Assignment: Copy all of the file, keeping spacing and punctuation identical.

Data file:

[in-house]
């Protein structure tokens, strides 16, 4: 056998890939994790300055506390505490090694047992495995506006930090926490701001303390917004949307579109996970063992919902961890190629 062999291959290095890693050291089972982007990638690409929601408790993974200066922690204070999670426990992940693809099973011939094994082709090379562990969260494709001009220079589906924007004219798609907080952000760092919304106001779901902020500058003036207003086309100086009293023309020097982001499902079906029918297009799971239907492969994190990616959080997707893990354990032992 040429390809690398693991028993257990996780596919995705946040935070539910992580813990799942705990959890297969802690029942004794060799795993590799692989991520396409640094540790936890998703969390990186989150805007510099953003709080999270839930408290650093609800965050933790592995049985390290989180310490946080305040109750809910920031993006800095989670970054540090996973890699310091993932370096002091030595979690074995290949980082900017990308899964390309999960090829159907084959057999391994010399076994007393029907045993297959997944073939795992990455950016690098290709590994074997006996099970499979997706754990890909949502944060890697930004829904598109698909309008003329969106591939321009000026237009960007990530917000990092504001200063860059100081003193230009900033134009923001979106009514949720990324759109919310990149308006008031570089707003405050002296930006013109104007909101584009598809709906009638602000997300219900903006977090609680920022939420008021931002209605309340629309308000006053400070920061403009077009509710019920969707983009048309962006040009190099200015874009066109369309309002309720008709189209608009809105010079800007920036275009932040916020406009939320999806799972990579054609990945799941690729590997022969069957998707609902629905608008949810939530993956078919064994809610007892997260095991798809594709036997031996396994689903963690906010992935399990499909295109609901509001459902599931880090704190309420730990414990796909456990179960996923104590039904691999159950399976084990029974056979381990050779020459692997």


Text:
[in-house]
């Protein structure tokens, strides 16, 4: 056998890939994790300055506390505490090694047992495995506006930090926490701001303390917004949307579109996970063992919902961890190629 062999291959290095890693050291089972982007990638690409929601408790993974200066922690204070999670426990992940693809099973011939094994082709090379562990969260494709001009220079589906924007004219798609907080952000760092919304106001779901902020500058003036207003086309100086009293023309020097982001499902079906029918297009799971239907492969994190990616959080997707893990354990032992 040429390809690398693991028993257990996780596919995705946040935070539910992580813990799942705990959890297969802690029942004794060799795993590799692989991520396409640094540790936890998703969390990186989150805007510099953003709080999270839930408290650093609800965050933790592995049985390290989180310490946080305040109750809910920031993006800095989670970054540090996973890699310091993932370096002091030595979690074995290949980082900017990308899964390309999960090829159907084959057999391994010399076994007393029907045993297959997944073939795992990455950016690098290709590994074997006996099970499979997706754990890909949502944060890697930004829904598109698909309008003329969106591939321009000026237009960007990530917000990092504001200063860059100081003193230009900033134009923001979106009514949720990324759109919310990149308006008031570089707003405050002296930006013109104007909101584009598809709906009638602000997300219900903006977090609680920022939420008021931002209605309340629309308000006053400070920061403009077009509710019920969707983009048309962006040009190099200015874009066109369309309002309720008709189209608009809105010079800007920036275009932040916020406009939320999806799972990579054609990945799941690729590997022969069957998707609902629905608008949810939530993956078919064994809610007892997260095991798809594709036997031996396994689903963690906010992935399990499909295109609901509001459902599931880090704190309420730990414990796909456990179960996923104590039904691999159950399976084990029974056979381990050779020459692997």